The createChildren() method is where you should instantiate and add all your display objects required to get your component up and running with its default values and views. Like the constructor, the createChildren() method is invoked only once during the entire life cycle of your component, so it is ideally suited for the creation and adding of display objects that persist because you need to worry about this process only once. A good approach to take with the createChildren() method is if you have to create drawn objects as part of the initialization process of your component, separate these into individual methods and just invoke these during the createChildren() phase. This has two benefits: It keeps your code clean, and it enables a level of separation, so if you want to draw or process something again after the initial setup phases, you can easily access these methods.

There are a few exceptions to this rule of using createChildren() to add all your display objects to your component. What if you need to add something to the display that exists only if the user clicks or rolls over a bit of your component? Do you create those elements here or is there an alternative? I tend to create only those display items needed and use additional methods to create items when required and add them to the DisplayList at that point; but, as I said, you can do that or instantiate the objects in createChildren(), but don't add them to the DisplayList until you need them. Either way, keep in mind that you need to take the stack index of your children into consideration to ensure that they aren't obscured or masked from input when they finally get added; each item added to a particular DisplayList is effectively placed above the previous one (like a stack of magazines, the oldest being at the bottom and the most recent addition at the top).


The commitProperties() method deals with any updates or alterations to the values within your component that have been influenced by external means; for example, setting the value of an attribute in a component's MXML tag like this:

<mx:Button label="Hello World" />

Here, the button's default value for its label property of Button has been replaced with my Hello World (I know, not original). What actually happens is that the value gets set within the Button component, which then triggers a request to the component framework to recommit the properties of the button with the new value. To do this, the button invokes its invalidateProperties() method, flagging that it needs to be updated in the next render phase because something has changed. When the next render phase happens, the commitProperties() method is executed and the value of the label property is set to Hello World.

If any of the display objects have also been altered or resized, additional invalidation calls may be required, so each one is flagged and they are all batched up to be invoked in turn within subsequent render phases. In the previous example, Hello World is longer than Button, so after the Button has assigned the new label value, it also calls the invalidateSize() method because the component needs to make sure it is still the correct size. The invalidateSize() method in turn calls the measure() and/or updateDisplayList() method.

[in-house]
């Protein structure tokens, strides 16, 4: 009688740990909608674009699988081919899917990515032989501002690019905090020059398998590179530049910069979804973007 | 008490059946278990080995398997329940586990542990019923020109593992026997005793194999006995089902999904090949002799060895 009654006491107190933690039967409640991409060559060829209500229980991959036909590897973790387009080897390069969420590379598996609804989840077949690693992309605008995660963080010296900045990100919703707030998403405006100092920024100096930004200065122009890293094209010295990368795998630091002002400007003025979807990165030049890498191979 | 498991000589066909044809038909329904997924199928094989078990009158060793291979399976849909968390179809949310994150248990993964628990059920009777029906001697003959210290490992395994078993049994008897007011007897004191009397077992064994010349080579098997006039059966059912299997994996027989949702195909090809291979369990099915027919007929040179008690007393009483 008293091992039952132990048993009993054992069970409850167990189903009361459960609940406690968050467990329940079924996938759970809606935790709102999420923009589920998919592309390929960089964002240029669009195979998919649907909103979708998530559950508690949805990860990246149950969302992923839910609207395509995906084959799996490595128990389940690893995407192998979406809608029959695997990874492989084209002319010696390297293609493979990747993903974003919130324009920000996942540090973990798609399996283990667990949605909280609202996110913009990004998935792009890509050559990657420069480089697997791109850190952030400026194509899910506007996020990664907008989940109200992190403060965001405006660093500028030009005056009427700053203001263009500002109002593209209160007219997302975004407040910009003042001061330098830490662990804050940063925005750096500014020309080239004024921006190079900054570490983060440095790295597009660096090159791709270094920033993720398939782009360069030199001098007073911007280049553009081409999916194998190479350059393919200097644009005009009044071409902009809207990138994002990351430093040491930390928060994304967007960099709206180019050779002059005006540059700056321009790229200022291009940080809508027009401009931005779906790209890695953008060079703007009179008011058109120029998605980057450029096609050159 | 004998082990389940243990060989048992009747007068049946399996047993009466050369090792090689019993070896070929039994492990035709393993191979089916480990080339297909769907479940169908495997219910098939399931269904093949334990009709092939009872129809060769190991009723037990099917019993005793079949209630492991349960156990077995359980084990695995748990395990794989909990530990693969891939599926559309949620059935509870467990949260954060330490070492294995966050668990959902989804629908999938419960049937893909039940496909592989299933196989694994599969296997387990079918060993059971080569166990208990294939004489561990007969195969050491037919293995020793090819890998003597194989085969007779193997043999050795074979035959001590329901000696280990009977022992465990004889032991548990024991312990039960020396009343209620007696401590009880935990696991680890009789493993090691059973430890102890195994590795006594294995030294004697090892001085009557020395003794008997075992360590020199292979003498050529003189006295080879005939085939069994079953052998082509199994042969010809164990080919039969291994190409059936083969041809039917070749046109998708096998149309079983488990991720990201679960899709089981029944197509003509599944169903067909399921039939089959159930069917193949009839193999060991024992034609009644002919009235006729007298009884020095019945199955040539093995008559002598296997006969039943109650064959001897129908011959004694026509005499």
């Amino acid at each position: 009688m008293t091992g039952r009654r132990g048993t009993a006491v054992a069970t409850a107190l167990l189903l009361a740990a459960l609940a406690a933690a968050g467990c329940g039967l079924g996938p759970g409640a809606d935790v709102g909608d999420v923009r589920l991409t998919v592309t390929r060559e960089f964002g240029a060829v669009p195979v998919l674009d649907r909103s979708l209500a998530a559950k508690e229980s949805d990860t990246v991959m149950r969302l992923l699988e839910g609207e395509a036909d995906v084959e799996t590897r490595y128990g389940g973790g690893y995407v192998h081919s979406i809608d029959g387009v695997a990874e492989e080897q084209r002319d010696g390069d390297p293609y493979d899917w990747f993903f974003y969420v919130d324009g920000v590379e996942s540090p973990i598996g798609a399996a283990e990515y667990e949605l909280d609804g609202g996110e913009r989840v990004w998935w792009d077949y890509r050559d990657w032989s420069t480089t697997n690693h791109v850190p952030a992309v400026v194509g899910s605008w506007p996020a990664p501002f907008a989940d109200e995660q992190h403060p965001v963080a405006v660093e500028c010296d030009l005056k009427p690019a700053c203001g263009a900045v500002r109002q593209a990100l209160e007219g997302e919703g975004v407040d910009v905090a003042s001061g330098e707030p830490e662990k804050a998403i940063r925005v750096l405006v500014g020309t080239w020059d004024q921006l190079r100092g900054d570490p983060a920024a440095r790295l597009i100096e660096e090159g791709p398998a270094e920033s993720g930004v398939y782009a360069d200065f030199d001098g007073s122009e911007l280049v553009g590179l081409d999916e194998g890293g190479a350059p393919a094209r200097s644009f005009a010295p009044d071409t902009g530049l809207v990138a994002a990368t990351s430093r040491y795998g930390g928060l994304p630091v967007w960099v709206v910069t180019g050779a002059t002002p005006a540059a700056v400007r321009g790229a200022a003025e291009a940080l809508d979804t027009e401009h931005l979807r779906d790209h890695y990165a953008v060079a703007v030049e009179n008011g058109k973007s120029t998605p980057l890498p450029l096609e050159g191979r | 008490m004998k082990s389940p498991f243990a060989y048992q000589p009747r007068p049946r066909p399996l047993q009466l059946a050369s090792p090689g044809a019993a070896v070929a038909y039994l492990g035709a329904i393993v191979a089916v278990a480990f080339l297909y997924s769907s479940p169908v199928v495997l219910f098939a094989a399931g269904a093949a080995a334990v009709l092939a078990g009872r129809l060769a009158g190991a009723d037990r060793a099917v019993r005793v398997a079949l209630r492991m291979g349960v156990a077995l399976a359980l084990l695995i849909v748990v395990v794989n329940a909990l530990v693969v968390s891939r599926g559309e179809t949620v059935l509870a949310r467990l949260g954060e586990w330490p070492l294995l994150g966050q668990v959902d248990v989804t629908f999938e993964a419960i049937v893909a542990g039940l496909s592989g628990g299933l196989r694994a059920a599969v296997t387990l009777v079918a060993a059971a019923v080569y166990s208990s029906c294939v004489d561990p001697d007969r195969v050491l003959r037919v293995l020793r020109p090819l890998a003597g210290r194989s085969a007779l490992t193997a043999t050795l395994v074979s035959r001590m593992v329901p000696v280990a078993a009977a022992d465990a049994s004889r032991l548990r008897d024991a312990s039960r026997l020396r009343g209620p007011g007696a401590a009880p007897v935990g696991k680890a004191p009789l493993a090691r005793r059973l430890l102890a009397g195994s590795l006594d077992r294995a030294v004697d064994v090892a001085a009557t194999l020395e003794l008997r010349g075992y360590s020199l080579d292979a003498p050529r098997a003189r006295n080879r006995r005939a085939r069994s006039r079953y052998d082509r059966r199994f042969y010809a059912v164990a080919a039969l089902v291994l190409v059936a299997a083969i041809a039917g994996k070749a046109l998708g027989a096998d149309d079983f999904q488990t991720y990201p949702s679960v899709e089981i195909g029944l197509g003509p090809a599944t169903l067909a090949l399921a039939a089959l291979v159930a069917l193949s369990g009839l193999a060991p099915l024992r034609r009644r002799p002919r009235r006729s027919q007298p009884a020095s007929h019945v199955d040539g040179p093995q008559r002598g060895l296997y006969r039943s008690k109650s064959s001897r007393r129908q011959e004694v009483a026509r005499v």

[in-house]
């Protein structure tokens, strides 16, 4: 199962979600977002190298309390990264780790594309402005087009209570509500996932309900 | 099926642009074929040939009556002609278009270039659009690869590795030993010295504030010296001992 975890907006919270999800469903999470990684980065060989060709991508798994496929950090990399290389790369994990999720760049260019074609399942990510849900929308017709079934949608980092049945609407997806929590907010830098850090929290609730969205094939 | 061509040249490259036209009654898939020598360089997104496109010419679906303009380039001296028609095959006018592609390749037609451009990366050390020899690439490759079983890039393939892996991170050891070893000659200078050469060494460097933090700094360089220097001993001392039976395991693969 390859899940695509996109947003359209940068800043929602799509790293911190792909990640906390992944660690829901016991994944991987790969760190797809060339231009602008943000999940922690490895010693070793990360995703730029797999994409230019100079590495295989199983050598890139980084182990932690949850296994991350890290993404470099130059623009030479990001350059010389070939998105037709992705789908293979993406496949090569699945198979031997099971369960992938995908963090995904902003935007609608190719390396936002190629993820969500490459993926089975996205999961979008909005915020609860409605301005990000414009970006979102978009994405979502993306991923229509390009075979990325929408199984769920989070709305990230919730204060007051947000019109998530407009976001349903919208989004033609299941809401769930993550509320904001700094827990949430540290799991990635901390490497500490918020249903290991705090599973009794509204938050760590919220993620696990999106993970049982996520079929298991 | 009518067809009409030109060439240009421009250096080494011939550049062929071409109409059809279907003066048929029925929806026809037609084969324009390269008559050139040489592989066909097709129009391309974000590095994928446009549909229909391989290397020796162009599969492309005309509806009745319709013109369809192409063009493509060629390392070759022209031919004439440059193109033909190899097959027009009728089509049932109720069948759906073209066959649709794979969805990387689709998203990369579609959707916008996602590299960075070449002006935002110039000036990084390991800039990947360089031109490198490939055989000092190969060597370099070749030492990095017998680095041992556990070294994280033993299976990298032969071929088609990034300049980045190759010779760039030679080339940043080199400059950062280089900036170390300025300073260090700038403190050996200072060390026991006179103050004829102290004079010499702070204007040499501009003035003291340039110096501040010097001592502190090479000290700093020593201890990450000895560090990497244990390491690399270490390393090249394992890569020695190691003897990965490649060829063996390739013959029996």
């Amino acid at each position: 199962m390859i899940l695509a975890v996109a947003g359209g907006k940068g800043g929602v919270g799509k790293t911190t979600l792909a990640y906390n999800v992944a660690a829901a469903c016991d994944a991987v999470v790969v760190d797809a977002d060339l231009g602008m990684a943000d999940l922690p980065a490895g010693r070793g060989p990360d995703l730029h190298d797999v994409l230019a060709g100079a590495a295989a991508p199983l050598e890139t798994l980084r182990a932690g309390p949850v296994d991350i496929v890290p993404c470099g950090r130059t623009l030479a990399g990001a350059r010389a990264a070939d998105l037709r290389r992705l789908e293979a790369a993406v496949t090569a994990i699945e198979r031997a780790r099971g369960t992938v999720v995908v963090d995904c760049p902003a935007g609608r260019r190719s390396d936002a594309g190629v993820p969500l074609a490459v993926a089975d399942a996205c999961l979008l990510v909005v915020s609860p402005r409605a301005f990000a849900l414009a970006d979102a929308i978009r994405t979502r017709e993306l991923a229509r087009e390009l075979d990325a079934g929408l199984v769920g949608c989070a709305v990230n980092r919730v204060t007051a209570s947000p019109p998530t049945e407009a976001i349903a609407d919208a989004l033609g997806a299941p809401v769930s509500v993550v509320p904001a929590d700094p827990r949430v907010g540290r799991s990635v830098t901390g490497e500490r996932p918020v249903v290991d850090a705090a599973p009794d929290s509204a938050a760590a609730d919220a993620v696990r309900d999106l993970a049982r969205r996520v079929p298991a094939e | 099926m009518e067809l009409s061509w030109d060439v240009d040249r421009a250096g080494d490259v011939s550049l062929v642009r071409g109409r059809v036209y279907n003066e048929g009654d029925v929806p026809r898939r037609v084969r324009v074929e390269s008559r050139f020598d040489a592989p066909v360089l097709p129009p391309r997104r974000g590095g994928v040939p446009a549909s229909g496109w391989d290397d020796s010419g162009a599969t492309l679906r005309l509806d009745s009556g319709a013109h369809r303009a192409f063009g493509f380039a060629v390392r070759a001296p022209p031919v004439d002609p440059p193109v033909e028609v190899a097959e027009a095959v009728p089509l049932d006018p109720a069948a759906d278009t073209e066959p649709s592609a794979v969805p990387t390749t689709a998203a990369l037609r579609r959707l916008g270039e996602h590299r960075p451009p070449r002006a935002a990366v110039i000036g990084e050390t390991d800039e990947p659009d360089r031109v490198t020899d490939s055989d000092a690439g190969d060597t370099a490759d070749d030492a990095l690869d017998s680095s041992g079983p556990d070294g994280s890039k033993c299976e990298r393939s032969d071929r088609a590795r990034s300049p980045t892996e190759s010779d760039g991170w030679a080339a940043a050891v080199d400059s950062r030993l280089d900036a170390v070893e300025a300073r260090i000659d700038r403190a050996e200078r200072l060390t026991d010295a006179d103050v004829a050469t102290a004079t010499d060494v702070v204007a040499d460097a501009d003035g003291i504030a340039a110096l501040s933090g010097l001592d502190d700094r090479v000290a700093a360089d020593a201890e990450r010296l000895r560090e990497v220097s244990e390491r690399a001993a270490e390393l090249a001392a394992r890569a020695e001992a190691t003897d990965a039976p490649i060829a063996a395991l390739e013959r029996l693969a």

The measure() method is slightly different from most of the other methods within the components life cycle. By this, I mean that it is invoked only if the width and height of your component are not provided with an actual value. Therefore, if you provide a width and height for your component when you place it in your application, measure() is completely ignored by Flex, even if you invoke the invalidateSize() method because Flex doesn't need to work out what size your component is because it is already defined.

For those of you who want to know what it actually does, here is the deal: When the measure() method is invoked, it checks to see whether the explicitHeight and explicitWidth properties return NaN (Not a Number); if they do, it then executes whatever code it contains to calculate the actual width and height of your component. Now, you may be rereading the previous sentence at this point; where did this explicitHeight and explicitWidth stuff come from? Well, the Flex framework has an extended selection of height and width properties, and all of them perform slightly different roles. To help clarify what each does, they are all listed in Table 3.1.

Table 3.1. Various Size Properties Within the Flex Framework












The explicit sizes are used by the components' containers, not the component, and they relate to various values, such as the actual, minimum, or maximum size of that component.